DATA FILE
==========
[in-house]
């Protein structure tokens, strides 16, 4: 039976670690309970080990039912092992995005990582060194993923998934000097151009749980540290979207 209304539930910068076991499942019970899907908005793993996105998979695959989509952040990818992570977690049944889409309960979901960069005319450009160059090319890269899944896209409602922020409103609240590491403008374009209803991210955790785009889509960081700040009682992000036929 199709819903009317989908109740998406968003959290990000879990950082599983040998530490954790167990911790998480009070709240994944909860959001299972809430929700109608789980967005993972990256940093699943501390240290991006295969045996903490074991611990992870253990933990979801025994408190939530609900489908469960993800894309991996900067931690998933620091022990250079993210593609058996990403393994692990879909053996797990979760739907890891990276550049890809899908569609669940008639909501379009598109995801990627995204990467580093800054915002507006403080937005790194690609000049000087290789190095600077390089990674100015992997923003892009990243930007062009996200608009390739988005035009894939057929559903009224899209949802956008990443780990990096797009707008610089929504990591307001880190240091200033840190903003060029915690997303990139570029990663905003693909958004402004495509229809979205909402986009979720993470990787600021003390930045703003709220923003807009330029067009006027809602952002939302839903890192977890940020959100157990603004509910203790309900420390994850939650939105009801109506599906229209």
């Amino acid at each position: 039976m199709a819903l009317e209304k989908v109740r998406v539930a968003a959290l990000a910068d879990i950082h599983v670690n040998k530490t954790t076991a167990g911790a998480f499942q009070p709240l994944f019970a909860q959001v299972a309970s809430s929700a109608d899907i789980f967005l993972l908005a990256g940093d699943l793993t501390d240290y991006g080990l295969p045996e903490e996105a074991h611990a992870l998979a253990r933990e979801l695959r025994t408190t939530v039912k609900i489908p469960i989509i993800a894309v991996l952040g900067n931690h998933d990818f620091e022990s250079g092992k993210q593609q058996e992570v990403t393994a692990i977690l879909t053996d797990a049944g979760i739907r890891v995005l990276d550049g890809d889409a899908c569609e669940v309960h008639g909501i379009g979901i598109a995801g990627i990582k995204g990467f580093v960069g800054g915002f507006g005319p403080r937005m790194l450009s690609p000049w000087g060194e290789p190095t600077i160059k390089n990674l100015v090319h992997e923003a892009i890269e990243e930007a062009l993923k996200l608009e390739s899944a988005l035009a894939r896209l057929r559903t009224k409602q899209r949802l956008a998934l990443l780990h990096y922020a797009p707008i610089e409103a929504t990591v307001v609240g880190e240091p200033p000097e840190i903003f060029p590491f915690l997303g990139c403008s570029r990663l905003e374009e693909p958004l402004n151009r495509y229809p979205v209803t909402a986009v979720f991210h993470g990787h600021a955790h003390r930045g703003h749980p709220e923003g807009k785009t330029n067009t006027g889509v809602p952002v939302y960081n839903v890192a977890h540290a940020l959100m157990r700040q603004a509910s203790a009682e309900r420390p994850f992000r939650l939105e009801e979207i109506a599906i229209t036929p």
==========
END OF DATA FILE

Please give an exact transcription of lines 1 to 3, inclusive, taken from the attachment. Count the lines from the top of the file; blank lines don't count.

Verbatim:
[in-house]
């Protein structure tokens, strides 16, 4: 039976670690309970080990039912092992995005990582060194993923998934000097151009749980540290979207 209304539930910068076991499942019970899907908005793993996105998979695959989509952040990818992570977690049944889409309960979901960069005319450009160059090319890269899944896209409602922020409103609240590491403008374009209803991210955790785009889509960081700040009682992000036929 199709819903009317989908109740998406968003959290990000879990950082599983040998530490954790167990911790998480009070709240994944909860959001299972809430929700109608789980967005993972990256940093699943501390240290991006295969045996903490074991611990992870253990933990979801025994408190939530609900489908469960993800894309991996900067931690998933620091022990250079993210593609058996990403393994692990879909053996797990979760739907890891990276550049890809899908569609669940008639909501379009598109995801990627995204990467580093800054915002507006403080937005790194690609000049000087290789190095600077390089990674100015992997923003892009990243930007062009996200608009390739988005035009894939057929559903009224899209949802956008990443780990990096797009707008610089929504990591307001880190240091200033840190903003060029915690997303990139570029990663905003693909958004402004495509229809979205909402986009979720993470990787600021003390930045703003709220923003807009330029067009006027809602952002939302839903890192977890940020959100157990603004509910203790309900420390994850939650939105009801109506599906229209």
């Amino acid at each position: 039976m199709a819903l009317e209304k989908v109740r998406v539930a968003a959290l990000a910068d879990i950082h599983v670690n040998k530490t954790t076991a167990g911790a998480f499942q009070p709240l994944f019970a909860q959001v299972a309970s809430s929700a109608d899907i789980f967005l993972l908005a990256g940093d699943l793993t501390d240290y991006g080990l295969p045996e903490e996105a074991h611990a992870l998979a253990r933990e979801l695959r025994t408190t939530v039912k609900i489908p469960i989509i993800a894309v991996l952040g900067n931690h998933d990818f620091e022990s250079g092992k993210q593609q058996e992570v990403t393994a692990i977690l879909t053996d797990a049944g979760i739907r890891v995005l990276d550049g890809d889409a899908c569609e669940v309960h008639g909501i379009g979901i598109a995801g990627i990582k995204g990467f580093v960069g800054g915002f507006g005319p403080r937005m790194l450009s690609p000049w000087g060194e290789p190095t600077i160059k390089n990674l100015v090319h992997e923003a892009i890269e990243e930007a062009l993923k996200l608009e390739s899944a988005l035009a894939r896209l057929r559903t009224k409602q899209r949802l956008a998934l990443l780990h990096y922020a797009p707008i610089e409103a929504t990591v307001v609240g880190e240091p200033p000097e840190i903003f060029p590491f915690l997303g990139c403008s570029r990663l905003e374009e693909p958004l402004n151009r495509y229809p979205v209803t909402a986009v979720f991210h993470g990787h600021a955790h003390r930045g703003h749980p709220e923003g807009k785009t330029n067009t006027g889509v809602p952002v939302y960081n839903v890192a977890h540290a940020l959100m157990r700040q603004a509910s203790a009682e309900r420390p994850f992000r939650l939105e009801e979207i109506a599906i229209t036929p």